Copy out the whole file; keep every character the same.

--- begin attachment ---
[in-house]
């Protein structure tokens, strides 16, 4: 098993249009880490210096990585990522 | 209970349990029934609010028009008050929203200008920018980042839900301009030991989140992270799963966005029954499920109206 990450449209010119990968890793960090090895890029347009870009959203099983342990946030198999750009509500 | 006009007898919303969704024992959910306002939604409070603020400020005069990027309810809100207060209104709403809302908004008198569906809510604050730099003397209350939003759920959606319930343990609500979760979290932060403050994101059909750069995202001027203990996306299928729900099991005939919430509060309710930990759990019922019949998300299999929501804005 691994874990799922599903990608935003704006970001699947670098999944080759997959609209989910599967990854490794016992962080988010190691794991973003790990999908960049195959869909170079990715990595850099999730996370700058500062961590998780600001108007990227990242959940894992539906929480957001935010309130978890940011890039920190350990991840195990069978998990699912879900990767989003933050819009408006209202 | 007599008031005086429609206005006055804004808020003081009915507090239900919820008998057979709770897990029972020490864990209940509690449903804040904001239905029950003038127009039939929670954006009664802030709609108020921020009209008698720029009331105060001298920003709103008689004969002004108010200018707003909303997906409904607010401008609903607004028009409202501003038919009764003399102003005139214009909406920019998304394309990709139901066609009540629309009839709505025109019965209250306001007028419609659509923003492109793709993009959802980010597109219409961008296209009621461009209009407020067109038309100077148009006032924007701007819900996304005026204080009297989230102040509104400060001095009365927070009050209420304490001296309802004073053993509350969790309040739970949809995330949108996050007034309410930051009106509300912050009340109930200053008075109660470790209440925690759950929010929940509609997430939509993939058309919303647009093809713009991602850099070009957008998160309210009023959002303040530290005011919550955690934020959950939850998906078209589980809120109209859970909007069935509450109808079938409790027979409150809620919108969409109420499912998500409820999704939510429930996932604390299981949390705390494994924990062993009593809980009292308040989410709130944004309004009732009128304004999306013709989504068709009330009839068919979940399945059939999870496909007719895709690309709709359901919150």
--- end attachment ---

[in-house]
């Protein structure tokens, strides 16, 4: 098993249009880490210096990585990522 | 209970349990029934609010028009008050929203200008920018980042839900301009030991989140992270799963966005029954499920109206 990450449209010119990968890793960090090895890029347009870009959203099983342990946030198999750009509500 | 006009007898919303969704024992959910306002939604409070603020400020005069990027309810809100207060209104709403809302908004008198569906809510604050730099003397209350939003759920959606319930343990609500979760979290932060403050994101059909750069995202001027203990996306299928729900099991005939919430509060309710930990759990019922019949998300299999929501804005 691994874990799922599903990608935003704006970001699947670098999944080759997959609209989910599967990854490794016992962080988010190691794991973003790990999908960049195959869909170079990715990595850099999730996370700058500062961590998780600001108007990227990242959940894992539906929480957001935010309130978890940011890039920190350990991840195990069978998990699912879900990767989003933050819009408006209202 | 007599008031005086429609206005006055804004808020003081009915507090239900919820008998057979709770897990029972020490864990209940509690449903804040904001239905029950003038127009039939929670954006009664802030709609108020921020009209008698720029009331105060001298920003709103008689004969002004108010200018707003909303997906409904607010401008609903607004028009409202501003038919009764003399102003005139214009909406920019998304394309990709139901066609009540629309009839709505025109019965209250306001007028419609659509923003492109793709993009959802980010597109219409961008296209009621461009209009407020067109038309100077148009006032924007701007819900996304005026204080009297989230102040509104400060001095009365927070009050209420304490001296309802004073053993509350969790309040739970949809995330949108996050007034309410930051009106509300912050009340109930200053008075109660470790209440925690759950929010929940509609997430939509993939058309919303647009093809713009991602850099070009957008998160309210009023959002303040530290005011919550955690934020959950939850998906078209589980809120109209859970909007069935509450109808079938409790027979409150809620919108969409109420499912998500409820999704939510429930996932604390299981949390705390494994924990062993009593809980009292308040989410709130944004309004009732009128304004999306013709989504068709009330009839068919979940399945059939999870496909007719895709690309709709359901919150």